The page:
The Experiencing Machine

Going to Mars

There is a thought experiment, sometimes called the teletransport paradox, that has existed in various forms from as early as 1775.

Imagine entering a teleportation device, designed to send you from Earth to Mars. The device works by breaking you down into your component atoms, scanning them and then creating an identical copy of you on Mars from locally sourced atoms. This process happens quickly, and the disassembled particles from the original you are destroyed as soon as the process is complete.

As far as you are concerned, you step into a futuristic looking contraption on Earth, and step out of another on Mars. How this has happened is completely transparent to you.

The Mars-you is identical in every way to the Earth-you that was destroyed. You would feel like you, you would have all your previous memories, you would have all the same scars and marks accumulated over your lifetime. There would be no disconnect between your previous physical being and this one, so you could quite happily go about your business without any existential thoughts crossing your mind.

But what if the machine on Earth malfunctioned, such that the original particles were not destroyed and instead put back together. There are now two identical copies of you, each in exactly the same physical, mental and emotional condition as the other. One of you steps into the pod on Earth and steps back out, finding that the teleportation has failed, while the other emerges from a pod on Mars and thinks that it has been successful.

Interstellar regulations frown on the existence of clones. So which would you consider to be ‘you’?

Is it the Earth you, because the atoms used to reconstitute you are the same ones as before the teleportation and there is physical continuity?  Or is it the Mars you, as the successful product of the teleportation, and the originally intended survivor? Are they both you? Or are neither you as you once were?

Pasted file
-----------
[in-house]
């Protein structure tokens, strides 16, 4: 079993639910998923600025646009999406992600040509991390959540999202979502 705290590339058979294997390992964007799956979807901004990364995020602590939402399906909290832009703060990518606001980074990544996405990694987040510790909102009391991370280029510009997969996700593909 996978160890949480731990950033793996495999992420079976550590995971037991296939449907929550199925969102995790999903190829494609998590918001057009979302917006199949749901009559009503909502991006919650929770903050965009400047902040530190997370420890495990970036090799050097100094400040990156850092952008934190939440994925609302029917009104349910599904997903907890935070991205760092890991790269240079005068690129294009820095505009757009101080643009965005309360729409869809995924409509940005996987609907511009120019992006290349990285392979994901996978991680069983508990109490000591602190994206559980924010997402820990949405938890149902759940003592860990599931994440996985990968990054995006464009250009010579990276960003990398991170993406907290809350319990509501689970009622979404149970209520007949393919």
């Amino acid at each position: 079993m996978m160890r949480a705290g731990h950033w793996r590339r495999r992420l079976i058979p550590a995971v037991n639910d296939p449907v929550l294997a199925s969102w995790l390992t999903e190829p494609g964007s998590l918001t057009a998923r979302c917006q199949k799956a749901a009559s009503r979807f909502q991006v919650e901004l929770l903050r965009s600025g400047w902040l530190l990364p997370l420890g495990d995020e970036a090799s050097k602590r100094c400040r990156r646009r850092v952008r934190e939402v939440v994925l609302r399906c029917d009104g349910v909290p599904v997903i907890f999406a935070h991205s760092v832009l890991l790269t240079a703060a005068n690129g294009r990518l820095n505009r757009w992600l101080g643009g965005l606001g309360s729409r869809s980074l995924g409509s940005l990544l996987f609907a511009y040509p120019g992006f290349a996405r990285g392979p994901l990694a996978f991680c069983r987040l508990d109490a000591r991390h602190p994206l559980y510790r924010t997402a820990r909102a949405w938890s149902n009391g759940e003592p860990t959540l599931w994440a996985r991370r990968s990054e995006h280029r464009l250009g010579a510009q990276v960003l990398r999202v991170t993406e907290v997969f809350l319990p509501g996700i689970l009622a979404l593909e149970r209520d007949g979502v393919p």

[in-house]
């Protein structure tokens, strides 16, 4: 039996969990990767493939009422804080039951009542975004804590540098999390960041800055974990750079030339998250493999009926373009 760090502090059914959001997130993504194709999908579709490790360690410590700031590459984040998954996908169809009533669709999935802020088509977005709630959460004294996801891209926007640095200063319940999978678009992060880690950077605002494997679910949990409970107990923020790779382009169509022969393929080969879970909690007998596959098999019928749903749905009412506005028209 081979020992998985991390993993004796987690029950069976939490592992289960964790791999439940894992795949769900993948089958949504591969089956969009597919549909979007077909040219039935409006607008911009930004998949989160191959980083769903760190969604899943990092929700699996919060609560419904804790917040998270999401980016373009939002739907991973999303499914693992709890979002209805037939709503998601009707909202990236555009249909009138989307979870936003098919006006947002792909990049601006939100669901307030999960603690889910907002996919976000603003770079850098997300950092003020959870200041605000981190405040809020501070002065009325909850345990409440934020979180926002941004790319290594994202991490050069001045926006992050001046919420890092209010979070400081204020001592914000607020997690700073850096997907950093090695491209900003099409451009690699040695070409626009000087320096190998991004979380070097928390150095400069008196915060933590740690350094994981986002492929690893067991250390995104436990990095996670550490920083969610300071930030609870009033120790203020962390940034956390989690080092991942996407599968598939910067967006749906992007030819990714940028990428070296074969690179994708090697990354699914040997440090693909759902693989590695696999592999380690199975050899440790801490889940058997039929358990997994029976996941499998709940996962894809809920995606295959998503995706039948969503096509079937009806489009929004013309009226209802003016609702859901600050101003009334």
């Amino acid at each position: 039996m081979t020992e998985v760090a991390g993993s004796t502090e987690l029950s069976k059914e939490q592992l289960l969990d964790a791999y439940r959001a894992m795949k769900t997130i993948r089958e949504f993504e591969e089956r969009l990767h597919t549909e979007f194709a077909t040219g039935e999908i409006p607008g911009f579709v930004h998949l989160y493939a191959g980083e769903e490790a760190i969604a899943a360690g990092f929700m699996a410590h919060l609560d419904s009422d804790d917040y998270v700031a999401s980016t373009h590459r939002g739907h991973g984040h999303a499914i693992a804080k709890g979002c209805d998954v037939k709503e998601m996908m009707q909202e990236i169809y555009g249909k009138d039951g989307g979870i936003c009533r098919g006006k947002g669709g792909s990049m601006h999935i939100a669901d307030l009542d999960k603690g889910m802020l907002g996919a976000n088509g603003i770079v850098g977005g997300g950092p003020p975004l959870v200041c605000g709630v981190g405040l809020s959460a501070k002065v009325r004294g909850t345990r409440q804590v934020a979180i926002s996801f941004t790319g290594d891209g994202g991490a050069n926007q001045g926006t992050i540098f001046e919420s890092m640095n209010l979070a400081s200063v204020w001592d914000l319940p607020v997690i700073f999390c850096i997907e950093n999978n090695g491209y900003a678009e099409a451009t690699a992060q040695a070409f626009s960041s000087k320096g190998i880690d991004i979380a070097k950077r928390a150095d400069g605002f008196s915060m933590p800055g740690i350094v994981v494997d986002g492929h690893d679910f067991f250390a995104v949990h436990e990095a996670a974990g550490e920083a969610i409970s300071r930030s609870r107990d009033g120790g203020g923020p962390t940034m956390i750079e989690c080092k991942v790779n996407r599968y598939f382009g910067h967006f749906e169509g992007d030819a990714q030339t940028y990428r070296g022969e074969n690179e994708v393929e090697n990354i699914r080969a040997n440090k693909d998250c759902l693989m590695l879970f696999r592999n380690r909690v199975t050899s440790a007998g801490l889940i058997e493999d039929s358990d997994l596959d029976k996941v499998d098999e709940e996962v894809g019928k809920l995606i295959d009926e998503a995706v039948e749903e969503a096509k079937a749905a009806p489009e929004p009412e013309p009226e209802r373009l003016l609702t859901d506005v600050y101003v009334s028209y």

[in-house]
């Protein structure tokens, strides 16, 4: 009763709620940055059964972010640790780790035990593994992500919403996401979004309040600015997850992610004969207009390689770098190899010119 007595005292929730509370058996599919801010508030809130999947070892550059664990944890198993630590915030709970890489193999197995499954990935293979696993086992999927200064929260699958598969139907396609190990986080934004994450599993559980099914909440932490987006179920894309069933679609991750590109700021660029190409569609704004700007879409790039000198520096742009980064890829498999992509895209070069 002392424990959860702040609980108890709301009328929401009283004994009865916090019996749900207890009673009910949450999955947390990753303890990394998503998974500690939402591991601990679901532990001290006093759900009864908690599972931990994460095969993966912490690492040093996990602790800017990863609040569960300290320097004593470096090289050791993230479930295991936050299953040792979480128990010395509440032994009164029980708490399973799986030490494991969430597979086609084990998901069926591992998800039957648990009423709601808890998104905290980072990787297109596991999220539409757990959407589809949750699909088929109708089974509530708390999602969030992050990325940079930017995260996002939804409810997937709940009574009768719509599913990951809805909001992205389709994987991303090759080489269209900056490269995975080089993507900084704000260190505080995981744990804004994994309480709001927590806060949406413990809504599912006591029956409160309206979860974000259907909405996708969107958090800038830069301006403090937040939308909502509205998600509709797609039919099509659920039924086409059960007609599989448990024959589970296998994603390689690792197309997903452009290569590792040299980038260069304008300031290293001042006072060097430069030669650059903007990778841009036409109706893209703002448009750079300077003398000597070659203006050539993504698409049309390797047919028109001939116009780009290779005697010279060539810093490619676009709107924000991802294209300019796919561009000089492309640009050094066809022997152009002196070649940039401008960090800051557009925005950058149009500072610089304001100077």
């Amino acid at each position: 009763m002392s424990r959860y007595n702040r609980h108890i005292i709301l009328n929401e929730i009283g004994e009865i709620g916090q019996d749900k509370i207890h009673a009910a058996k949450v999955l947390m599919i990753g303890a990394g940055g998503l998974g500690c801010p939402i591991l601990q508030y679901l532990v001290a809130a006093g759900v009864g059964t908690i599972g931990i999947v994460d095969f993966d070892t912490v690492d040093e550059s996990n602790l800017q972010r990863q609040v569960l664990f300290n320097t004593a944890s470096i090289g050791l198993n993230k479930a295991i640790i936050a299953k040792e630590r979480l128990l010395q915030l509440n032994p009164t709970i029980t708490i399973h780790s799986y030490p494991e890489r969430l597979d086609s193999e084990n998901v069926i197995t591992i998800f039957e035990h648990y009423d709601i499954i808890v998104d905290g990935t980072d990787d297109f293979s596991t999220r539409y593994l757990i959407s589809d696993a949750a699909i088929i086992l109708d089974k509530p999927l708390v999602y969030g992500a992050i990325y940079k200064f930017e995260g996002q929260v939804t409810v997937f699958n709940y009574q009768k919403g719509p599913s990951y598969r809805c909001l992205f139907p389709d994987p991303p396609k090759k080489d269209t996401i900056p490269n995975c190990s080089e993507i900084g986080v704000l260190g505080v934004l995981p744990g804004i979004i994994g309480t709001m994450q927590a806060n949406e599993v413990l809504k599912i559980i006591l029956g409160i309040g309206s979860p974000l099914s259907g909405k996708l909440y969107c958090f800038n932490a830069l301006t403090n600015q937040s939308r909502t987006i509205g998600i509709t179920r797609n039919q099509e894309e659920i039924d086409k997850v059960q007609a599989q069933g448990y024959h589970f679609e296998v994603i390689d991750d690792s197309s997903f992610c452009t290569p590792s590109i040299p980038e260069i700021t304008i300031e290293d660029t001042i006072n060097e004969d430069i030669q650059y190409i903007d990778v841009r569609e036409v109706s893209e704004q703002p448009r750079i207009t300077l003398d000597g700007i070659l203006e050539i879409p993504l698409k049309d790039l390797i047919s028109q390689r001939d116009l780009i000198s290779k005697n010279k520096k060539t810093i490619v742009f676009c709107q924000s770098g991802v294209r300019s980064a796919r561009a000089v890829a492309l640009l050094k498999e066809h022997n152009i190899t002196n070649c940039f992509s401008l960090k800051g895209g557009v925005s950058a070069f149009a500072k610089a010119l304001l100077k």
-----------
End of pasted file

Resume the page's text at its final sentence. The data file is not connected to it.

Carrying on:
Presumably, both yous would feel worthy of survival and neither would wish to sacrifice themselves so that the other could remain unique. Both are fully functional, conscious beings that happen to identify as being the same person, and for all intents and purposes are the same person.

Let’s say the embarrassed teleportation technicians decide to sweep this incident under the rug for fear of losing their Christmas bonuses. Both of you are hurriedly waved out.

From this point onwards, both of these ‘yous’ will experience entirely different events and environments. Although based on the same template, both of you will become unique and different people.

Physically, one of you might nick his finger, or have an accident and lose a leg. The two yous would no longer be physically identical. Even eating different foods, engaging in different activities, and being in different climates and environments would slowly but surely change each of your physiologies. Should food availability and activities differ, one of you might become overweight while the other becomes underweight.

More importantly, since your experiences and environment are no longer identical, your GEBE begins to diverge and hence your personality and thought processes start diverging as well.

We can picture the two yous finally meeting for the first time 10 years later, having both been invited for your high school reunion. While most of your fellow alumni have gained a bit of weight, you are the only one that has literally doubled up.

By this time, you (both of you) will have had somewhat of an exaggerated twin-like experience. Your base selves are genetically identical and share identical background experiences, much more so than normal twins, yet you’ve lived entirely disparate lives for the past 10 years.

It seems quite obvious that despite both yous being technically you, because of your differing GEBE, you will be two distinct people at this point, fully capable of having different views and making different choices. You might find yourself arguing with you about everything from politics to celebrity crushes and finding it quite hard to believe that you were once the same person as this moronic idiot.

The logic of this scenario implies that there cannot be a hardwired core identity inside you that is making free choices. There is no real ‘you’ at all. You are simply an experiencing being that is swept up in the tide of chance and circumstance that is your life. Your thoughts and actions are a function of your GEBE and nothing more.

This experiment is of course currently impossible to perform, and likely never will be. It is however possible that a slightly different scenario will become feasible in times to come.

Given that our minds are essentially the result of billions of neurons firing, it is theoretically possible to model this behaviour and therefore, given sufficient computing power and knowhow, it will one day be possible to fully simulate a human mind on a computer.

A human brain could be scanned for its structure and replicated, not in flesh and bone, but in code and logic. The digital-you brain would function exactly the same as the physical brain, with additional sensors providing the necessary sensory inputs.

The digital-you could easily be replicated on multiple devices. There could be a you on your laptop, a you on your phone, a you on your fridge, and a you emailed over to your cousin to help him with math homework.